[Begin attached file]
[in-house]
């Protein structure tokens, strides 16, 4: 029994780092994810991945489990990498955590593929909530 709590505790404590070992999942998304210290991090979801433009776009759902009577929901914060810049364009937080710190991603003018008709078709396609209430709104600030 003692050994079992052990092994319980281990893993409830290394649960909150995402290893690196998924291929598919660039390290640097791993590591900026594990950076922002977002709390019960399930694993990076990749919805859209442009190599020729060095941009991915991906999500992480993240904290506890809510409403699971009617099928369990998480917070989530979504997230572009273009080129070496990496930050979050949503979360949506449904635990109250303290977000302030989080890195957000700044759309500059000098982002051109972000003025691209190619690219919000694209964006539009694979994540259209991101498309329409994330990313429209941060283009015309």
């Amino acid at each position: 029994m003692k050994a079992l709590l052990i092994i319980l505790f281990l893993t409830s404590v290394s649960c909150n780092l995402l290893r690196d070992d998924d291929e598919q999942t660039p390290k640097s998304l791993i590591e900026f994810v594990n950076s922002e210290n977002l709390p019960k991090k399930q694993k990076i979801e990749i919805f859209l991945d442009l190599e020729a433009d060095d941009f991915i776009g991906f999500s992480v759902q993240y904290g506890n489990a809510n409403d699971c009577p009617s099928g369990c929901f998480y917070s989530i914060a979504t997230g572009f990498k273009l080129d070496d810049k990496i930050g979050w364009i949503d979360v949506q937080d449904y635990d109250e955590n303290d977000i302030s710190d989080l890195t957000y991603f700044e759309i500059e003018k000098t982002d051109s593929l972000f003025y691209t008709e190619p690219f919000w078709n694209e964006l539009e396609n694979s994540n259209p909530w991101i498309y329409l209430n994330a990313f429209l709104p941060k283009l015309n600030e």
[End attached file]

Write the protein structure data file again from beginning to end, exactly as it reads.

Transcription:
[in-house]
């Protein structure tokens, strides 16, 4: 029994780092994810991945489990990498955590593929909530 709590505790404590070992999942998304210290991090979801433009776009759902009577929901914060810049364009937080710190991603003018008709078709396609209430709104600030 003692050994079992052990092994319980281990893993409830290394649960909150995402290893690196998924291929598919660039390290640097791993590591900026594990950076922002977002709390019960399930694993990076990749919805859209442009190599020729060095941009991915991906999500992480993240904290506890809510409403699971009617099928369990998480917070989530979504997230572009273009080129070496990496930050979050949503979360949506449904635990109250303290977000302030989080890195957000700044759309500059000098982002051109972000003025691209190619690219919000694209964006539009694979994540259209991101498309329409994330990313429209941060283009015309």
């Amino acid at each position: 029994m003692k050994a079992l709590l052990i092994i319980l505790f281990l893993t409830s404590v290394s649960c909150n780092l995402l290893r690196d070992d998924d291929e598919q999942t660039p390290k640097s998304l791993i590591e900026f994810v594990n950076s922002e210290n977002l709390p019960k991090k399930q694993k990076i979801e990749i919805f859209l991945d442009l190599e020729a433009d060095d941009f991915i776009g991906f999500s992480v759902q993240y904290g506890n489990a809510n409403d699971c009577p009617s099928g369990c929901f998480y917070s989530i914060a979504t997230g572009f990498k273009l080129d070496d810049k990496i930050g979050w364009i949503d979360v949506q937080d449904y635990d109250e955590n303290d977000i302030s710190d989080l890195t957000y991603f700044e759309i500059e003018k000098t982002d051109s593929l972000f003025y691209t008709e190619p690219f919000w078709n694209e964006l539009e396609n694979s994540n259209p909530w991101i498309y329409l209430n994330a990313f429209l709104p941060k283009l015309n600030e």